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Re: A good ECU Chip tuning tool may help a lot

The following response was to some SPAM advertising that was removed before I could reply, so I cut the links and posted this answer anyway, as some here might be able to use the info. I also moved it from The Garage to Late Model EFI Techboard section.
sanjusa said:
A good ECU Chip tuning tool may help a lot
I work in a garage, most of the time are with cars trucks and motorbikes. But most ECU chip tuning tool do not support the three kinds of vehicle.
I suggested to my garage to buy a new one, through investigation, I found one named xxxxxxxxx [reference cut] is quite good, easy and cheap. Most important, it can support the three vehicles. My suggestion was approved quickly. It arrived earlier this month, small but exquistie.
This is just the one I need. Not only can it work on trucks, but it also can do cars and motorbikes. Ever after I had this new repair tool, seldom complain is received. Sometimes a few problems can be solved immediately, no need to spend more time on finding the right tools
A good ECU Tuning Tool [link cut] can help a lot.
By the way, I am not affiliated with xxxxxxxx [reference cut], just a customer
Welcome to the forums - although I suspect you are a spammer. First - the linked $470.00 device is not a chip tuner, but more correctly a diagnostic OBDII 'scan tool'. I am posting to other forum readers that there are several units on the market that can communicate in all the various languages for all approved OBDII systems at far lower prices than your link, including all the software and connectors. While a unit that does many or all OBDII communications is nice if you have lots of different vehicles, most on this forum only need units that can communicate in J1850-41.6 (also known as SCP or J1850-PWM) with a few having Mazda and Nissan engines that use J1941. They all use standard J1962 16-pin connectors. Fords after 2006 also communicate with CAN protocols.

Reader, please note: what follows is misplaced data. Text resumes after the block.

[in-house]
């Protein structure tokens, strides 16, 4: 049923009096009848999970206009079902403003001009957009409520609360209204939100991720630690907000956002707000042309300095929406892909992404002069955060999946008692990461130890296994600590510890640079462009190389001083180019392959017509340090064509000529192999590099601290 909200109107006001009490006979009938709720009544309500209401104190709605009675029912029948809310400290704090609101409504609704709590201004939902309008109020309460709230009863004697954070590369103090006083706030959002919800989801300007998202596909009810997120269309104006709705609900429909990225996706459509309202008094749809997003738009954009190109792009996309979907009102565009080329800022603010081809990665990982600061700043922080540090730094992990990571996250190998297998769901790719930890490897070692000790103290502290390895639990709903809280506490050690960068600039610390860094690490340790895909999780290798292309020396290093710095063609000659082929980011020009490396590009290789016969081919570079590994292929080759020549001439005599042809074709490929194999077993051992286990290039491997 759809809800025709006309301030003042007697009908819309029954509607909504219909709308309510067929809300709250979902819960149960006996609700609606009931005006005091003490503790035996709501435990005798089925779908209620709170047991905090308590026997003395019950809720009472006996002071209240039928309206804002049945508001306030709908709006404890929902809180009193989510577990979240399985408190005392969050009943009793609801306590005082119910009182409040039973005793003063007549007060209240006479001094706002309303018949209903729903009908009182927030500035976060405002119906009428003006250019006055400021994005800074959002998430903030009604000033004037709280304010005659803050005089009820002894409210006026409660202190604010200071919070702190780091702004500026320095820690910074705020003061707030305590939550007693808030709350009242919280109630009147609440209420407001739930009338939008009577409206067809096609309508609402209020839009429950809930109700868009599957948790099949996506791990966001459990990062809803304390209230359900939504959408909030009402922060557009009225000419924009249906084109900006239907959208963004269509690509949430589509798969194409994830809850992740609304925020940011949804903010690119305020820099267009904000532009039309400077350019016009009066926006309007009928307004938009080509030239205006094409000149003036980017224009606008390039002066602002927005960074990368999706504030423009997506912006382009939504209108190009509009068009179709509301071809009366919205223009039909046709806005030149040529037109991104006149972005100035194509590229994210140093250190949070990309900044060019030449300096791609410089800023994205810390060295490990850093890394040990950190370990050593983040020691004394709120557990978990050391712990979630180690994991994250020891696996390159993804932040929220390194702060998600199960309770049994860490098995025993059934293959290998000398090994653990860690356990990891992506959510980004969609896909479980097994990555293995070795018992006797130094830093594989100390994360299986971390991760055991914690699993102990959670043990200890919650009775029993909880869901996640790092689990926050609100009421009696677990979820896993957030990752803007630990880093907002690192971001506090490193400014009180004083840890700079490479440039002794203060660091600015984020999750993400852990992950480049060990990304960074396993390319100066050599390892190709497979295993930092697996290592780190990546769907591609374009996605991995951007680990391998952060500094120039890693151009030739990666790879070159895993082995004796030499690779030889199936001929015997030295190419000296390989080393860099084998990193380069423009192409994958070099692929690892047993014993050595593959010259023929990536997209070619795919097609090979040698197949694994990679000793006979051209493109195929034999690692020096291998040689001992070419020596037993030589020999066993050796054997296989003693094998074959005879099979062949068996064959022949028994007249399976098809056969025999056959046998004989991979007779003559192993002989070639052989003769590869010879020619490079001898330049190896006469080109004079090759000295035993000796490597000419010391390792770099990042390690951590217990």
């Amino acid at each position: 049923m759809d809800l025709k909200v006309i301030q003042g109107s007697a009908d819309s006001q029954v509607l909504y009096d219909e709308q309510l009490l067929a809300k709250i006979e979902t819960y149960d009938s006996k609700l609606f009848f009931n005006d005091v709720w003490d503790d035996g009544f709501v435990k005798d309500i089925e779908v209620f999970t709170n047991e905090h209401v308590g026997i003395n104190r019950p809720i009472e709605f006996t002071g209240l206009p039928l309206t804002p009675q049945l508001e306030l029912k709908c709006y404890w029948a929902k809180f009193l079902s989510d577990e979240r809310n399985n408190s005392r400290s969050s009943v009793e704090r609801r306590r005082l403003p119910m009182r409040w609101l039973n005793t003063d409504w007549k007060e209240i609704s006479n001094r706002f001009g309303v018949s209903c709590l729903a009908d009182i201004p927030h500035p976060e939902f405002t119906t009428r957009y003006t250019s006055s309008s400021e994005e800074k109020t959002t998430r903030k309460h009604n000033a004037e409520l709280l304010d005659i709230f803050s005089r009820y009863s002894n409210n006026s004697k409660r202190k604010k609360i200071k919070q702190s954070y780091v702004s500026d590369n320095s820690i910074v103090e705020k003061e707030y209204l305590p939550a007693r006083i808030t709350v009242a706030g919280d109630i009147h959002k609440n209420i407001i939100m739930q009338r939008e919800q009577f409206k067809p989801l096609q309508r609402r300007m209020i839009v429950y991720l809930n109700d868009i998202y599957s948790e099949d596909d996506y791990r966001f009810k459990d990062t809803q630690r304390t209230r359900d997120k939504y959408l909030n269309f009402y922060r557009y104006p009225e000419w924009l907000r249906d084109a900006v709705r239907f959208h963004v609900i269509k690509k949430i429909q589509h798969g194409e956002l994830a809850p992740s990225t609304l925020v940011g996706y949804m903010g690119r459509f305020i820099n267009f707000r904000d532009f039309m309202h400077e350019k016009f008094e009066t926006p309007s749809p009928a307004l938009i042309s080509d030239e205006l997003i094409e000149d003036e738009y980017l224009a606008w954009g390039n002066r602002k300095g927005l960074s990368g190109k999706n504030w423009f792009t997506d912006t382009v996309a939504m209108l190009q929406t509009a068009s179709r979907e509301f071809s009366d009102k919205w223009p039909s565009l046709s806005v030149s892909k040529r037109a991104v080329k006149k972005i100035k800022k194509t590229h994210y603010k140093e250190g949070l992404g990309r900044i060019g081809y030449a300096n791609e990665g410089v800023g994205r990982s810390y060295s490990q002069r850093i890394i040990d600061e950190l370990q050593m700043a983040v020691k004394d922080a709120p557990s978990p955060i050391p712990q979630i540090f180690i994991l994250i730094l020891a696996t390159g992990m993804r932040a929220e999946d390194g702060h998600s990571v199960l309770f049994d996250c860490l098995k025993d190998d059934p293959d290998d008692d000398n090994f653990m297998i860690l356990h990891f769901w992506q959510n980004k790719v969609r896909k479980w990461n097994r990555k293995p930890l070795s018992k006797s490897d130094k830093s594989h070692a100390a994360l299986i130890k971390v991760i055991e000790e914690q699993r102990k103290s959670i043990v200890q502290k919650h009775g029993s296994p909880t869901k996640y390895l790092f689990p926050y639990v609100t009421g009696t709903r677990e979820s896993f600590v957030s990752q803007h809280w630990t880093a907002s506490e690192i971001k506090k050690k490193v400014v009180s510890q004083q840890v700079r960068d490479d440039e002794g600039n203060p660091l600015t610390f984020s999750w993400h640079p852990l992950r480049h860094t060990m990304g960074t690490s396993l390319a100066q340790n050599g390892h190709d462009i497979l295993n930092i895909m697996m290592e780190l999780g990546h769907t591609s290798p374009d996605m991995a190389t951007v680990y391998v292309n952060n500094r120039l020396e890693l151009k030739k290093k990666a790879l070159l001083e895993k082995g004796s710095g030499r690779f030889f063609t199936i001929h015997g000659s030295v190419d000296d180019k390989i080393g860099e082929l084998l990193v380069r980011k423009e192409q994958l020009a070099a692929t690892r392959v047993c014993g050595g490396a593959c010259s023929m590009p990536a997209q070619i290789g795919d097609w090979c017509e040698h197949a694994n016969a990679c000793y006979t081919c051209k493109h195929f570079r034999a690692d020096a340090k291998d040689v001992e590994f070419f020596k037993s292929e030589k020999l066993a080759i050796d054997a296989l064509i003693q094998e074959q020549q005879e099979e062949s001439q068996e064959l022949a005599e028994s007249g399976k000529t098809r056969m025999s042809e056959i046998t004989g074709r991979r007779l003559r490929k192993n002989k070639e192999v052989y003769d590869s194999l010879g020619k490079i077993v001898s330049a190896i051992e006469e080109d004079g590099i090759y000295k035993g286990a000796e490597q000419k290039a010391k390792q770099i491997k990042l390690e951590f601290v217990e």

Most cheap units will 'speak' these protocols and more. The primary difference in cost is mostly whether the software will report not just a code, but a description of the code and what it means. Code lists are all over the 'net and free, but descriptions of what it means as far as repair varies widely. Remember, most codes are just indicators, and may not be the direct cause of an issue. For example, an O2 sensor out-of-range may be caused by a leaking EGR, and the O2 sensor is actually fine.

The other cause of cost is whether it is a self-contained hand-held unit ($100-$300 typical), or if it uses a laptop or similar interface ($20-$80 typical street price, depending on connectors and software). HTH

David

 

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Re: A good ECU Chip tuning tool may help a lot

Thanks a lot for your prints. I want to say that I do apologize that bringing trouble to you, and thanks for your share.

Sometimes I also do not want to post any unwanted posts on others's form, but it is my job and I have to do this. I am a SEOer and my work is promoting the website, in fact, I know little about OBD2, it is impossible for me a have a full understand of OBD2 then start my work(if so, I would rather be a car repairer). So I have been considering how to make my post not look spam and have a little help to you.

But onething I must declare, we are not cheater, our products are really useful and already have lots of customers. Many of them are regular customer, and we try to provide the cheapest price that we can offer.

Apologize again.
 
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